She didn’t like how quiet the streets were. This was the time when a Banshee’s thirst for blood was at its strongest, and yet the roads were as bare as they would’ve been a century ago, before the creatures were released. Every once in a while, she’d hear a scream, echoing through the darkened streets, but then she’d always hear the silence not long after. And every time, the silence was far, far louder. Because whenever the screaming ended, it meant a creature had died.
That was her first lesson the students of Blackwoods Academy needed to understand. The monsters might be terrible, horrifying, and shamelessly murderous but they were still living beings. They were still soulful bodies. And whenever one of them died, it was still another life taken. Julie would bet anything that was a lesson the students didn’t know—one they’d never been taught. She knew how much easier it was to pretend the Banshees were nothing. To pretend they were soulless, heartless, emotionless beasts. It’s less upsetting that way. There’s no guilt, no remorse, no shock at what you’ve done. Because if it doesn’t have a heart or a soul or feelings, then it isn’t even close to being human. So it isn’t murder.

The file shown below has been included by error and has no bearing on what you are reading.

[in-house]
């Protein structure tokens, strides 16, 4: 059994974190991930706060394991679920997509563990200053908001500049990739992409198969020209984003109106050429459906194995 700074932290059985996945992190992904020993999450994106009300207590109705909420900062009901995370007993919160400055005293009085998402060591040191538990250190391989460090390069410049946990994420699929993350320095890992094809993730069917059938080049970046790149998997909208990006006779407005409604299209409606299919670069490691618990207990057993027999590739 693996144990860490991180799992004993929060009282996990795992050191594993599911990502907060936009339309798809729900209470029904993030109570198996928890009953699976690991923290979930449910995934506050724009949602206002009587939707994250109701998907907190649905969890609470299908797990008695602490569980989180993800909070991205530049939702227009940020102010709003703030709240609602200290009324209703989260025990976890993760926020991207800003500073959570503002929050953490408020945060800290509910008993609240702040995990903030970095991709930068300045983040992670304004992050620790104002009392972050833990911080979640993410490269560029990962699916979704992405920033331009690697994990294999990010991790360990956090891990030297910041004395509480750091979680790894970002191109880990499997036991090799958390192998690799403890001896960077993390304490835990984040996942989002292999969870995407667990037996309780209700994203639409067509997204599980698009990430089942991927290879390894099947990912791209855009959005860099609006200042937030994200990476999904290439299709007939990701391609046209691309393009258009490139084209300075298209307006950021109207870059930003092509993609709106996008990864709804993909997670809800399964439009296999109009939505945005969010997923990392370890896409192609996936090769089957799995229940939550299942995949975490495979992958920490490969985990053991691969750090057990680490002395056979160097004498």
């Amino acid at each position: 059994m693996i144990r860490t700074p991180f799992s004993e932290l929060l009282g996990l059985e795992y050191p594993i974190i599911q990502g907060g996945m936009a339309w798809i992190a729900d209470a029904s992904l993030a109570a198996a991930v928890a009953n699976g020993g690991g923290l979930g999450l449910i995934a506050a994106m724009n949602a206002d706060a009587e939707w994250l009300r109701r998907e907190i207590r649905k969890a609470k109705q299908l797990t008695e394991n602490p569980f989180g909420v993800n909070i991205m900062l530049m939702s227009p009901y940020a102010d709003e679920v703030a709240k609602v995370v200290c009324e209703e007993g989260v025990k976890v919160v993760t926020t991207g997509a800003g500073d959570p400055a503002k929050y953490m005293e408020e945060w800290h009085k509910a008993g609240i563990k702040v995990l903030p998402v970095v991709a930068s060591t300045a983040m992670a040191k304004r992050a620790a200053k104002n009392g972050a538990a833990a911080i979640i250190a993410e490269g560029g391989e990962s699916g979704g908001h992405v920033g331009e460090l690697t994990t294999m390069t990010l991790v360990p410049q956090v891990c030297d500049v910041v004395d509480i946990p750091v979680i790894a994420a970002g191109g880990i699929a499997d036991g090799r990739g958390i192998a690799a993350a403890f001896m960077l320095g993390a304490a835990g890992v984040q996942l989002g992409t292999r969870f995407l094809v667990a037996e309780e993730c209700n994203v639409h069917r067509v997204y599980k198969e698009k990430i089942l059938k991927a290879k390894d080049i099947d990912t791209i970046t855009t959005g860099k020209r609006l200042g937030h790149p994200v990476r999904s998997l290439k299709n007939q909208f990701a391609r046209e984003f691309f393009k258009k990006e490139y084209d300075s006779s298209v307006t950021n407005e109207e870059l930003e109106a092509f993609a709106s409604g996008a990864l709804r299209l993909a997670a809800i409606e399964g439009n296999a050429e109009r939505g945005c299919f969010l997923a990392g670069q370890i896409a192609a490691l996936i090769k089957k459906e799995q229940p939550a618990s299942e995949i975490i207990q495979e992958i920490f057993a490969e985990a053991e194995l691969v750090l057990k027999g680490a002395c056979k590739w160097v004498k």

Except it is. It’s still taking a life into your own hands and deciding its fate yourself. It’s still immoral and unjustifiable and completely heartless. It’s still murder.
Which was why, all those years ago, the Wilas imprisoned the Banshees instead of killing them. They understood the horror of genocide.
And now, Julie was walking toward a school hell bent on eradicating every last one of the Banshees to stop them from slaughtering the world and taking over what remained of it. She would never say that the students didn’t have a reason to slay the demons—they were protecting the world the only way they knew how. But she was absolutely certain they didn’t understand the history behind that reason and all that it entailed. It was the second job on her to-do list, though she was certain it would be a lot harder for the students to grasp than the morality concept.